When Penguin Group USA president Susan Petersen Kennedy spent three days in South Africa last fall visiting schools, bookstores and other cultural institutions, she found herself hearing about Spud: A Wickedly Funny Novel by John van de Ruit (a comic actor of local renown) wherever she went. In Spud, the 13-year-old narrator attends a South African boarding school for boys, just as Apartheid is crumbling.

“After a while it was like, 'I've really have to meet this person,” said Kennedy. She never did get the chance to meet van de Ruit, but she did take home a copy of Spud, published by Penguin South Africa, hoping to find the right editor inhouse for U.S. publication.

John van de Ruit

To date, Spud has sold about 85,000 copies in South Africa; it is the fastest-selling novel by a South African in South African history and has spent two years at the top of the bestseller list. A sequel, Spud—The Madness Continues, came out in April and ranks just behind its predecessor at #2 in the country, with more than 75,000 copies in print.

When she returned to New York, Kennedy gave a copy of Spud to Ben Schrank, who had recently joined the company as publisher of Razorbill, a YA imprint. Since Penguin South Africa does not have a YA division, it was published as an adult book there.

Giving the book to Schrank, Kennedy explained, “was not a decision to not publish it as an adult book; it was much more the decision about the energy Ben had and that he could bring to the book and the excitement it could receive on his list.” Razorbill will publish Spud in October, followed by the sequel next fall.

Schrank said he thought Spud could have gone either YA or adult, and added that the house is hoping for a lot of cross-over readers, à la Harry Potter. (Who in YA publishing these days doesn't hope for that?) After the fall sales conference, Razorbill upped the first printing from 50,000 to 75,000 on Spud, which Alexander McCall Smith dubbed the “South African Catcher in the Rye”; the printing was increased because of the enthusiastic reception from reps.

Cathy Berner, children's literature specialist at Blue Willow Bookshop in Houston, Tex., believes that Spud has real crossover potential, though she thinks the cover skews a little young and male. “But the level of sophistication in the writing of Spud will make it of interest to adults,” she added.

At Quail Ridge Books in Raleigh, N.C., children's department manager and buyer Carol Moyer said she'd recommend the book to adult book groups. As for the cover, she is happy to have it skew male because, she said, girls will read “boy” books but boys won't read “girl” books.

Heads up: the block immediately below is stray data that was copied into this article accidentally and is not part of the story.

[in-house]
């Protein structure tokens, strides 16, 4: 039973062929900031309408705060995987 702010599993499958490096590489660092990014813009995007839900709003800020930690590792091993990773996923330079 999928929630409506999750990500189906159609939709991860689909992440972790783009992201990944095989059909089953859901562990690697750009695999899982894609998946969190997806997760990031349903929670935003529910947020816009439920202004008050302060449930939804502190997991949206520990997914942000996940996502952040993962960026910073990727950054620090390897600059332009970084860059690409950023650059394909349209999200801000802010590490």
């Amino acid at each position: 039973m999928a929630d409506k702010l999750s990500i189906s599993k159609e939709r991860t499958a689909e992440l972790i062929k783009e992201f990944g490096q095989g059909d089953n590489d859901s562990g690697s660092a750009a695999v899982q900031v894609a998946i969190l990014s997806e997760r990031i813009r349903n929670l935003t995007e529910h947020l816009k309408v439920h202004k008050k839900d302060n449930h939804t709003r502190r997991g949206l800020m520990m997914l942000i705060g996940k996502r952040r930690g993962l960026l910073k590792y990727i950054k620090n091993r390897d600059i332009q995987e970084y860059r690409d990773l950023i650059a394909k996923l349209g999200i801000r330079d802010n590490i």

In the South African edition, the boy on the cover of Spud is even younger than the model used for U.S. publication. “We wanted to do something very visually interesting,” said Schrank. “It was a hard cover to get right.” Razorbill is hoping American girls find the model attractive and pick up the book. Schrank said he thought the model's various expressions of emotions in a series of photo-booth like shots show the range of emotions in the story of Spud's boarding-school experience.

Several booksellers pointed out that a major difference between Spud (a locker room nickname that refers to his small genitalia) and Holden Caulfield is the former's ability to see hope and humor, especially during a very difficult time in South African history. The 13-year-olds of today were not even born when Apartheid ended, Berner noted. Of course comparison to Catcher raises the question of how J.D. Salinger's classic would be published if it were released today: YA or not YA? Publishers have come up with a variety of ways to handle contemporary works. Random House published Curtis Sittenfeld's Prep as adult; The Book Thief by Markus Zusak came from Knopf Books for Young Readers; while Mark Haddon's The Curious Incident of the Dog in the Night-Time, which was published in both adult and children's editions in the U.K., came out in the U.S. in an adult edition only.

Schrank believes the distinction often comes down to the point of view of the narrator. In Prep, the protagonist is looking back, telling the coming-of-age story from the perspective of having lived it, while in Spud the boy is in the midst of living the events and the reader experiences the growth along with him.

But will Spud's South African experience, complete with cricket-playing, translate for Americans? “I reckon a Spud is a Spud wherever you go,” van de Ruit said.